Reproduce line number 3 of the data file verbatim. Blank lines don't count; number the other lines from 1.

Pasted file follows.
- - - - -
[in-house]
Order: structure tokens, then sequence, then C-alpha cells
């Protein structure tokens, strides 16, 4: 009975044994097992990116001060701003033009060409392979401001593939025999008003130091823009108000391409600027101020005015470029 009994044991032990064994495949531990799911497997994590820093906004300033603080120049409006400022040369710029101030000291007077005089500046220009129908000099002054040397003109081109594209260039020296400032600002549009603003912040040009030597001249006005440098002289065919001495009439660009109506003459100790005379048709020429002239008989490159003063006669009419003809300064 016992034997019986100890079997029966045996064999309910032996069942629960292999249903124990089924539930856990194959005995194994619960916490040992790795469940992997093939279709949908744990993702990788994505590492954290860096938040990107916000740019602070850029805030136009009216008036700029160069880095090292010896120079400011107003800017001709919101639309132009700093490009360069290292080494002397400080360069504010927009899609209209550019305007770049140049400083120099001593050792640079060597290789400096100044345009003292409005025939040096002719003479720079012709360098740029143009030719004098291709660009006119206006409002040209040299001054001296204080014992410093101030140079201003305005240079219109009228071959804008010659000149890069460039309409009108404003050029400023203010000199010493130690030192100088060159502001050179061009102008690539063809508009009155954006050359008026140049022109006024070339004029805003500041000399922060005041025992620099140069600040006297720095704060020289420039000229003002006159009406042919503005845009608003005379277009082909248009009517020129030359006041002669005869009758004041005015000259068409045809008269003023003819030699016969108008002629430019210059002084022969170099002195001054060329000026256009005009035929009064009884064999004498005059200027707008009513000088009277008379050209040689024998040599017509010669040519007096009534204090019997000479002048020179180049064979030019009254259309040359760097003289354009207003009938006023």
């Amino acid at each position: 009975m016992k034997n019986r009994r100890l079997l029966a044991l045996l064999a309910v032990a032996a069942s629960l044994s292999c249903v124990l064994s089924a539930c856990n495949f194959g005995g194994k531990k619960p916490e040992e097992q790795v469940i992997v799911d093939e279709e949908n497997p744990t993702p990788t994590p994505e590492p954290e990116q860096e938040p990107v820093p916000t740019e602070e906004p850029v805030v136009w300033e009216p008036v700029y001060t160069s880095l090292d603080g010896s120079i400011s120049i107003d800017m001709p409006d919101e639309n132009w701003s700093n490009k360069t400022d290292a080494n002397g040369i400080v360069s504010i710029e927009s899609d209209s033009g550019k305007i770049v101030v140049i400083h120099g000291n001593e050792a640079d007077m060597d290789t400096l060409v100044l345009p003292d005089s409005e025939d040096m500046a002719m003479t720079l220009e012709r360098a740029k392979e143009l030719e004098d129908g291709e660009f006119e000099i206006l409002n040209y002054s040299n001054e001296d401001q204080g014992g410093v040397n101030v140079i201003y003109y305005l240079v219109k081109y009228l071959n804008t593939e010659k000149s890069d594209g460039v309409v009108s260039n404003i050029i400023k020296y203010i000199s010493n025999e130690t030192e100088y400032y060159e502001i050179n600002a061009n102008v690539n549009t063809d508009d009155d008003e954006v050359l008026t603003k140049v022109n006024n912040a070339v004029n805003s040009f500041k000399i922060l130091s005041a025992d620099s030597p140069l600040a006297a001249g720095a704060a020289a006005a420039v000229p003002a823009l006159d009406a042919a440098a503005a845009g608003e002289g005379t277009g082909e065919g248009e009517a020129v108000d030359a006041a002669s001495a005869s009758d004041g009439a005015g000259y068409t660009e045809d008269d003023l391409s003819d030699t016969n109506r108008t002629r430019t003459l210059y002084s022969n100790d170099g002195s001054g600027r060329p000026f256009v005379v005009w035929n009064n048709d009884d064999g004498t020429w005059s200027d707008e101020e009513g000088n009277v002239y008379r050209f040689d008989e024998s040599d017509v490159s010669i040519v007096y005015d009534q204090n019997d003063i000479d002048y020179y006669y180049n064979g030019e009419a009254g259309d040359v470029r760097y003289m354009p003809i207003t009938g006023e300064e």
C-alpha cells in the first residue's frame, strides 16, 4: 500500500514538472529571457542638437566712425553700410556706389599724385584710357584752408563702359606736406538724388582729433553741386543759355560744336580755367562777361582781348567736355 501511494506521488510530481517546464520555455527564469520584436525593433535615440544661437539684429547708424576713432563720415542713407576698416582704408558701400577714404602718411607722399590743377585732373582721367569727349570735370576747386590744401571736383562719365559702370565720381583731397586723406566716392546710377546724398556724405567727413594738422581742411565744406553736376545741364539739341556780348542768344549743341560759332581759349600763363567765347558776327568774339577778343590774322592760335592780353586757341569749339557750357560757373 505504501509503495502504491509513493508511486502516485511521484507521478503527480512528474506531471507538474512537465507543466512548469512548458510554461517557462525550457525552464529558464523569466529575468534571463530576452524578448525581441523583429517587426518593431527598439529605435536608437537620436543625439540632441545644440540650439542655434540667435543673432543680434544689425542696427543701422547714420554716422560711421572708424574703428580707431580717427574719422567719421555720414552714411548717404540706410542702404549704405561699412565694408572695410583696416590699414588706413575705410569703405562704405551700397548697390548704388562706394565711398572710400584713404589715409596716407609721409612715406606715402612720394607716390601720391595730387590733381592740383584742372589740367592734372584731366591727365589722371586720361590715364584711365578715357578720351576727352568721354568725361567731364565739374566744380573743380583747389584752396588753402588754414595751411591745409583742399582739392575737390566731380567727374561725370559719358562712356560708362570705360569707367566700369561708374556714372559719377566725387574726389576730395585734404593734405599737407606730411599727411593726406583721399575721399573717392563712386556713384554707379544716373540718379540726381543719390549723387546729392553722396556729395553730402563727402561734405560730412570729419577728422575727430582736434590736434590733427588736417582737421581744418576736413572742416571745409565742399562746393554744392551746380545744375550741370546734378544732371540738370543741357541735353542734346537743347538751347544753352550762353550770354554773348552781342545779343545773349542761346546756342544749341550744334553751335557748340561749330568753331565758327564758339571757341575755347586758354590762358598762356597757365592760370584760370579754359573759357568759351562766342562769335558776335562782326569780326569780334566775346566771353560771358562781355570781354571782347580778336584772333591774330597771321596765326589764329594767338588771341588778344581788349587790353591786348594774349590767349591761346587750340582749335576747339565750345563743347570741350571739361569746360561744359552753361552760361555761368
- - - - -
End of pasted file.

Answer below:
């Protein structure tokens, strides 16, 4: 009975044994097992990116001060701003033009060409392979401001593939025999008003130091823009108000391409600027101020005015470029 009994044991032990064994495949531990799911497997994590820093906004300033603080120049409006400022040369710029101030000291007077005089500046220009129908000099002054040397003109081109594209260039020296400032600002549009603003912040040009030597001249006005440098002289065919001495009439660009109506003459100790005379048709020429002239008989490159003063006669009419003809300064 016992034997019986100890079997029966045996064999309910032996069942629960292999249903124990089924539930856990194959005995194994619960916490040992790795469940992997093939279709949908744990993702990788994505590492954290860096938040990107916000740019602070850029805030136009009216008036700029160069880095090292010896120079400011107003800017001709919101639309132009700093490009360069290292080494002397400080360069504010927009899609209209550019305007770049140049400083120099001593050792640079060597290789400096100044345009003292409005025939040096002719003479720079012709360098740029143009030719004098291709660009006119206006409002040209040299001054001296204080014992410093101030140079201003305005240079219109009228071959804008010659000149890069460039309409009108404003050029400023203010000199010493130690030192100088060159502001050179061009102008690539063809508009009155954006050359008026140049022109006024070339004029805003500041000399922060005041025992620099140069600040006297720095704060020289420039000229003002006159009406042919503005845009608003005379277009082909248009009517020129030359006041002669005869009758004041005015000259068409045809008269003023003819030699016969108008002629430019210059002084022969170099002195001054060329000026256009005009035929009064009884064999004498005059200027707008009513000088009277008379050209040689024998040599017509010669040519007096009534204090019997000479002048020179180049064979030019009254259309040359760097003289354009207003009938006023």